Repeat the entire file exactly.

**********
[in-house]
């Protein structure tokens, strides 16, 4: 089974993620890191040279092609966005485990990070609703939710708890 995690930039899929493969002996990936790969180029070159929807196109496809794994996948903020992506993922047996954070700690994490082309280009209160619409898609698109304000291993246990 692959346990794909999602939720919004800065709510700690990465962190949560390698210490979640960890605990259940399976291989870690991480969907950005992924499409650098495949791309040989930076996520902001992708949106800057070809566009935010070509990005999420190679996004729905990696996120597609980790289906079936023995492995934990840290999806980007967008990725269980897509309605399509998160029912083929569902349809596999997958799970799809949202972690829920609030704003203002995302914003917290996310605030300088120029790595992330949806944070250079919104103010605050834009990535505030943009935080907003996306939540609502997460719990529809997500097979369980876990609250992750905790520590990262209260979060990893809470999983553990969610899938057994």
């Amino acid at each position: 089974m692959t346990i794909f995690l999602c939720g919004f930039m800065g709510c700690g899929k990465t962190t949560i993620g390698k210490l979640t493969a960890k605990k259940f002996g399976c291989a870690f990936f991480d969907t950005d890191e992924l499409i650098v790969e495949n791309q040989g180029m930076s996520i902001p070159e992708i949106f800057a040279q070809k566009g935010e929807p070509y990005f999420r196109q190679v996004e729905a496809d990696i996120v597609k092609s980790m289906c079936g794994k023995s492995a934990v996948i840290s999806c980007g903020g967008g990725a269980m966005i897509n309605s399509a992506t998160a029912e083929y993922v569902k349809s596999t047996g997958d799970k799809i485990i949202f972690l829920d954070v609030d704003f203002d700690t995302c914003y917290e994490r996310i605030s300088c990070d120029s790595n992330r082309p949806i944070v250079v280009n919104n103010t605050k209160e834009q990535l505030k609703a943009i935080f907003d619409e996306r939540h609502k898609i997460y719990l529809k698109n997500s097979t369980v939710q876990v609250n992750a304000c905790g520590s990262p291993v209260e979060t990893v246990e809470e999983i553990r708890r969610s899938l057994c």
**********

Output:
[in-house]
């Protein structure tokens, strides 16, 4: 089974993620890191040279092609966005485990990070609703939710708890 995690930039899929493969002996990936790969180029070159929807196109496809794994996948903020992506993922047996954070700690994490082309280009209160619409898609698109304000291993246990 692959346990794909999602939720919004800065709510700690990465962190949560390698210490979640960890605990259940399976291989870690991480969907950005992924499409650098495949791309040989930076996520902001992708949106800057070809566009935010070509990005999420190679996004729905990696996120597609980790289906079936023995492995934990840290999806980007967008990725269980897509309605399509998160029912083929569902349809596999997958799970799809949202972690829920609030704003203002995302914003917290996310605030300088120029790595992330949806944070250079919104103010605050834009990535505030943009935080907003996306939540609502997460719990529809997500097979369980876990609250992750905790520590990262209260979060990893809470999983553990969610899938057994």
């Amino acid at each position: 089974m692959t346990i794909f995690l999602c939720g919004f930039m800065g709510c700690g899929k990465t962190t949560i993620g390698k210490l979640t493969a960890k605990k259940f002996g399976c291989a870690f990936f991480d969907t950005d890191e992924l499409i650098v790969e495949n791309q040989g180029m930076s996520i902001p070159e992708i949106f800057a040279q070809k566009g935010e929807p070509y990005f999420r196109q190679v996004e729905a496809d990696i996120v597609k092609s980790m289906c079936g794994k023995s492995a934990v996948i840290s999806c980007g903020g967008g990725a269980m966005i897509n309605s399509a992506t998160a029912e083929y993922v569902k349809s596999t047996g997958d799970k799809i485990i949202f972690l829920d954070v609030d704003f203002d700690t995302c914003y917290e994490r996310i605030s300088c990070d120029s790595n992330r082309p949806i944070v250079v280009n919104n103010t605050k209160e834009q990535l505030k609703a943009i935080f907003d619409e996306r939540h609502k898609i997460y719990l529809k698109n997500s097979t369980v939710q876990v609250n992750a304000c905790g520590s990262p291993v209260e979060t990893v246990e809470e999983i553990r708890r969610s899938l057994c």